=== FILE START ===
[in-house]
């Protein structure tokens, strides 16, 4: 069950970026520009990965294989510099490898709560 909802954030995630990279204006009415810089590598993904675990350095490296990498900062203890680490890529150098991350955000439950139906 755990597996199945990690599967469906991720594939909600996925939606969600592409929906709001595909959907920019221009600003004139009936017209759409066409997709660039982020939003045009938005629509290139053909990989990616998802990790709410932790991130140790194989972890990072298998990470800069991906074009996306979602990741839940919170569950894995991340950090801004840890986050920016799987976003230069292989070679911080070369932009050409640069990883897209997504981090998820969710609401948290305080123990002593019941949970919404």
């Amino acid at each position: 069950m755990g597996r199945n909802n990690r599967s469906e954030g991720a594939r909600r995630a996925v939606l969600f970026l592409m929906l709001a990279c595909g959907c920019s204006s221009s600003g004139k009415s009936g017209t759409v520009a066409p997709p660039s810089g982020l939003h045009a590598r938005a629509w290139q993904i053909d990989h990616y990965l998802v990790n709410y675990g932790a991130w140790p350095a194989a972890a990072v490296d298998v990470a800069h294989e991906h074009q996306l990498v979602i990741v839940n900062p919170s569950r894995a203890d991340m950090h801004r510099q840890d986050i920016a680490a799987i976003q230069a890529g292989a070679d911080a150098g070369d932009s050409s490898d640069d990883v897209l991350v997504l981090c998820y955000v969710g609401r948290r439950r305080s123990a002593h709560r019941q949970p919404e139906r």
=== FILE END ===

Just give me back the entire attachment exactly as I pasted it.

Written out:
[in-house]
């Protein structure tokens, strides 16, 4: 069950970026520009990965294989510099490898709560 909802954030995630990279204006009415810089590598993904675990350095490296990498900062203890680490890529150098991350955000439950139906 755990597996199945990690599967469906991720594939909600996925939606969600592409929906709001595909959907920019221009600003004139009936017209759409066409997709660039982020939003045009938005629509290139053909990989990616998802990790709410932790991130140790194989972890990072298998990470800069991906074009996306979602990741839940919170569950894995991340950090801004840890986050920016799987976003230069292989070679911080070369932009050409640069990883897209997504981090998820969710609401948290305080123990002593019941949970919404």
């Amino acid at each position: 069950m755990g597996r199945n909802n990690r599967s469906e954030g991720a594939r909600r995630a996925v939606l969600f970026l592409m929906l709001a990279c595909g959907c920019s204006s221009s600003g004139k009415s009936g017209t759409v520009a066409p997709p660039s810089g982020l939003h045009a590598r938005a629509w290139q993904i053909d990989h990616y990965l998802v990790n709410y675990g932790a991130w140790p350095a194989a972890a990072v490296d298998v990470a800069h294989e991906h074009q996306l990498v979602i990741v839940n900062p919170s569950r894995a203890d991340m950090h801004r510099q840890d986050i920016a680490a799987i976003q230069a890529g292989a070679d911080a150098g070369d932009s050409s490898d640069d990883v897209l991350v997504l981090c998820y955000v969710g609401r948290r439950r305080s123990a002593h709560r019941q949970p919404e139906r």